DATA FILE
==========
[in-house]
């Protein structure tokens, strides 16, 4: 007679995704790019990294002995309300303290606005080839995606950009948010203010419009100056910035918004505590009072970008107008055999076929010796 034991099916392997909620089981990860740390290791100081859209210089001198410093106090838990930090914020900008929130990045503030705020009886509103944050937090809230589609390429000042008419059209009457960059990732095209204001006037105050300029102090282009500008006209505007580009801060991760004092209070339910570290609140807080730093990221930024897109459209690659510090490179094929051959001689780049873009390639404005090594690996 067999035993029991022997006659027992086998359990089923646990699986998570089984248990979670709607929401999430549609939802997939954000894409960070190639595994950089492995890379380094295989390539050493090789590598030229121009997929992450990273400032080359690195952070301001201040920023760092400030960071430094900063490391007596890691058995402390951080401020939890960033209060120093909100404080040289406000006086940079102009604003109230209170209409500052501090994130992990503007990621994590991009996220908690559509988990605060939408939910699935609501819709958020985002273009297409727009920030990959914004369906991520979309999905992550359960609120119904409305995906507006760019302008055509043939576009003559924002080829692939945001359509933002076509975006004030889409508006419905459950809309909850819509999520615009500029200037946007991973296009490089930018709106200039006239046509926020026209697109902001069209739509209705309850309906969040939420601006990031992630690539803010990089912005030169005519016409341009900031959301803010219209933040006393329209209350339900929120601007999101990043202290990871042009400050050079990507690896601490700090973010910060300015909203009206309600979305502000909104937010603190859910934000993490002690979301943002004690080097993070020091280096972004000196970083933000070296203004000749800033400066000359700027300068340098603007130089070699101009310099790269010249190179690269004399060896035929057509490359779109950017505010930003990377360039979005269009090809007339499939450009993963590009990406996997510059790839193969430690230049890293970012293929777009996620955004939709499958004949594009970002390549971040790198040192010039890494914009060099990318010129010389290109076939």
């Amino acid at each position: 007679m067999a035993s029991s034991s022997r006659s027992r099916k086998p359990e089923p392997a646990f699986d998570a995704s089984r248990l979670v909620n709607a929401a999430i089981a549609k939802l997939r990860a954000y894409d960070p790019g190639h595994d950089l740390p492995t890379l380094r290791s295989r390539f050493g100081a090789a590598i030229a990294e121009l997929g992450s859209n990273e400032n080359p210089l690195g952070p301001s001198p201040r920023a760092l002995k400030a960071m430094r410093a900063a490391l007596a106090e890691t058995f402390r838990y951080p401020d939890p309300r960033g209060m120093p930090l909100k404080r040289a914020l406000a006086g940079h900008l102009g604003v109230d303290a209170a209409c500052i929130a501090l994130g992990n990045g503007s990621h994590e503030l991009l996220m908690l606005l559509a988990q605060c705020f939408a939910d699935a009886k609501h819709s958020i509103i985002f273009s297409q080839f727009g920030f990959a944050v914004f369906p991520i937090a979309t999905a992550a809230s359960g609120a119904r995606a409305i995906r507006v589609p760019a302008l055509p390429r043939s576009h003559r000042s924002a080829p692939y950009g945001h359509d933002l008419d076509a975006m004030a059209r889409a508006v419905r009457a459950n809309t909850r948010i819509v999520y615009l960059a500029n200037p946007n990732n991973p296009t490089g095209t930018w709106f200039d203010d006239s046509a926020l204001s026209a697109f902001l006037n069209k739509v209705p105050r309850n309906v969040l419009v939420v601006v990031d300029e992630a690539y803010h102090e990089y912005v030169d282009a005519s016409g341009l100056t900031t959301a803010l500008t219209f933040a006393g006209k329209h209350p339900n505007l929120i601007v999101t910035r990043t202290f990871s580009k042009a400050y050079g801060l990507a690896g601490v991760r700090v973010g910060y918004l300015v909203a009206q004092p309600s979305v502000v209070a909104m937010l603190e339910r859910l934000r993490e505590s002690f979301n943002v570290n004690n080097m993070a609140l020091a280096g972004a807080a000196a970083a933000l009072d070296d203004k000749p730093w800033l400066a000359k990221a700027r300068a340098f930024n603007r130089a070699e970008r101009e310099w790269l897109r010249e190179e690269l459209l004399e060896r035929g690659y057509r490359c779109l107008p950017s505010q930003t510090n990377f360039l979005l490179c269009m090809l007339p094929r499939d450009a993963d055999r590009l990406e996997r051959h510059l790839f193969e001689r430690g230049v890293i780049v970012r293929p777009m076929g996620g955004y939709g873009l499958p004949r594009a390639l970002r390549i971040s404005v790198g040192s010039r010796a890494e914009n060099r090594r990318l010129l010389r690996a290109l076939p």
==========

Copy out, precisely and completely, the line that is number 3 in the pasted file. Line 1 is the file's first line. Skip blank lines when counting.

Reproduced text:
């Amino acid at each position: 007679m067999a035993s029991s034991s022997r006659s027992r099916k086998p359990e089923p392997a646990f699986d998570a995704s089984r248990l979670v909620n709607a929401a999430i089981a549609k939802l997939r990860a954000y894409d960070p790019g190639h595994d950089l740390p492995t890379l380094r290791s295989r390539f050493g100081a090789a590598i030229a990294e121009l997929g992450s859209n990273e400032n080359p210089l690195g952070p301001s001198p201040r920023a760092l002995k400030a960071m430094r410093a900063a490391l007596a106090e890691t058995f402390r838990y951080p401020d939890p309300r960033g209060m120093p930090l909100k404080r040289a914020l406000a006086g940079h900008l102009g604003v109230d303290a209170a209409c500052i929130a501090l994130g992990n990045g503007s990621h994590e503030l991009l996220m908690l606005l559509a988990q605060c705020f939408a939910d699935a009886k609501h819709s958020i509103i985002f273009s297409q080839f727009g920030f990959a944050v914004f369906p991520i937090a979309t999905a992550a809230s359960g609120a119904r995606a409305i995906r507006v589609p760019a302008l055509p390429r043939s576009h003559r000042s924002a080829p692939y950009g945001h359509d933002l008419d076509a975006m004030a059209r889409a508006v419905r009457a459950n809309t909850r948010i819509v999520y615009l960059a500029n200037p946007n990732n991973p296009t490089g095209t930018w709106f200039d203010d006239s046509a926020l204001s026209a697109f902001l006037n069209k739509v209705p105050r309850n309906v969040l419009v939420v601006v990031d300029e992630a690539y803010h102090e990089y912005v030169d282009a005519s016409g341009l100056t900031t959301a803010l500008t219209f933040a006393g006209k329209h209350p339900n505007l929120i601007v999101t910035r990043t202290f990871s580009k042009a400050y050079g801060l990507a690896g601490v991760r700090v973010g910060y918004l300015v909203a009206q004092p309600s979305v502000v209070a909104m937010l603190e339910r859910l934000r993490e505590s002690f979301n943002v570290n004690n080097m993070a609140l020091a280096g972004a807080a000196a970083a933000l009072d070296d203004k000749p730093w800033l400066a000359k990221a700027r300068a340098f930024n603007r130089a070699e970008r101009e310099w790269l897109r010249e190179e690269l459209l004399e060896r035929g690659y057509r490359c779109l107008p950017s505010q930003t510090n990377f360039l979005l490179c269009m090809l007339p094929r499939d450009a993963d055999r590009l990406e996997r051959h510059l790839f193969e001689r430690g230049v890293i780049v970012r293929p777009m076929g996620g955004y939709g873009l499958p004949r594009a390639l970002r390549i971040s404005v790198g040192s010039r010796a890494e914009n060099r090594r990318l010129l010389r690996a290109l076939p």